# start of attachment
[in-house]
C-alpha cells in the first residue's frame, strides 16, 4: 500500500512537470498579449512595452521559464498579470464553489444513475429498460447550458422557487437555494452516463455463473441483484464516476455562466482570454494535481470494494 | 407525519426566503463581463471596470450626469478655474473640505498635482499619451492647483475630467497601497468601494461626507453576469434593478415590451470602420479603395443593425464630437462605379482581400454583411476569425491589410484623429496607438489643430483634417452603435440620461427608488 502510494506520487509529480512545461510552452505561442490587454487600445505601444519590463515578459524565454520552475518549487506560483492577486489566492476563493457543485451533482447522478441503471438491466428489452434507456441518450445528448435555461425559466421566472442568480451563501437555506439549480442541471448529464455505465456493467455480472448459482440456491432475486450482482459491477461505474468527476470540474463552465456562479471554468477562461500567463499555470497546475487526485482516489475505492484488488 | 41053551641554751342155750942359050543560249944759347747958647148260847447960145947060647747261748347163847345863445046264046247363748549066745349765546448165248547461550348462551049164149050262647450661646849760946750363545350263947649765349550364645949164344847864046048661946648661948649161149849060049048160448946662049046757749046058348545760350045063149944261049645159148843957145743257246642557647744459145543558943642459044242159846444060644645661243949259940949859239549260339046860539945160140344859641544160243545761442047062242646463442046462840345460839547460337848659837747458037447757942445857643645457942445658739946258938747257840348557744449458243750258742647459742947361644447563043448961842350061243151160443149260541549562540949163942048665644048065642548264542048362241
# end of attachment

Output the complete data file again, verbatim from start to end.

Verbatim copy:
[in-house]
C-alpha cells in the first residue's frame, strides 16, 4: 500500500512537470498579449512595452521559464498579470464553489444513475429498460447550458422557487437555494452516463455463473441483484464516476455562466482570454494535481470494494 | 407525519426566503463581463471596470450626469478655474473640505498635482499619451492647483475630467497601497468601494461626507453576469434593478415590451470602420479603395443593425464630437462605379482581400454583411476569425491589410484623429496607438489643430483634417452603435440620461427608488 502510494506520487509529480512545461510552452505561442490587454487600445505601444519590463515578459524565454520552475518549487506560483492577486489566492476563493457543485451533482447522478441503471438491466428489452434507456441518450445528448435555461425559466421566472442568480451563501437555506439549480442541471448529464455505465456493467455480472448459482440456491432475486450482482459491477461505474468527476470540474463552465456562479471554468477562461500567463499555470497546475487526485482516489475505492484488488 | 41053551641554751342155750942359050543560249944759347747958647148260847447960145947060647747261748347163847345863445046264046247363748549066745349765546448165248547461550348462551049164149050262647450661646849760946750363545350263947649765349550364645949164344847864046048661946648661948649161149849060049048160448946662049046757749046058348545760350045063149944261049645159148843957145743257246642557647744459145543558943642459044242159846444060644645661243949259940949859239549260339046860539945160140344859641544160243545761442047062242646463442046462840345460839547460337848659837747458037447757942445857643645457942445658739946258938747257840348557744449458243750258742647459742947361644447563043448961842350061243151160443149260541549562540949163942048665644048065642548264542048362241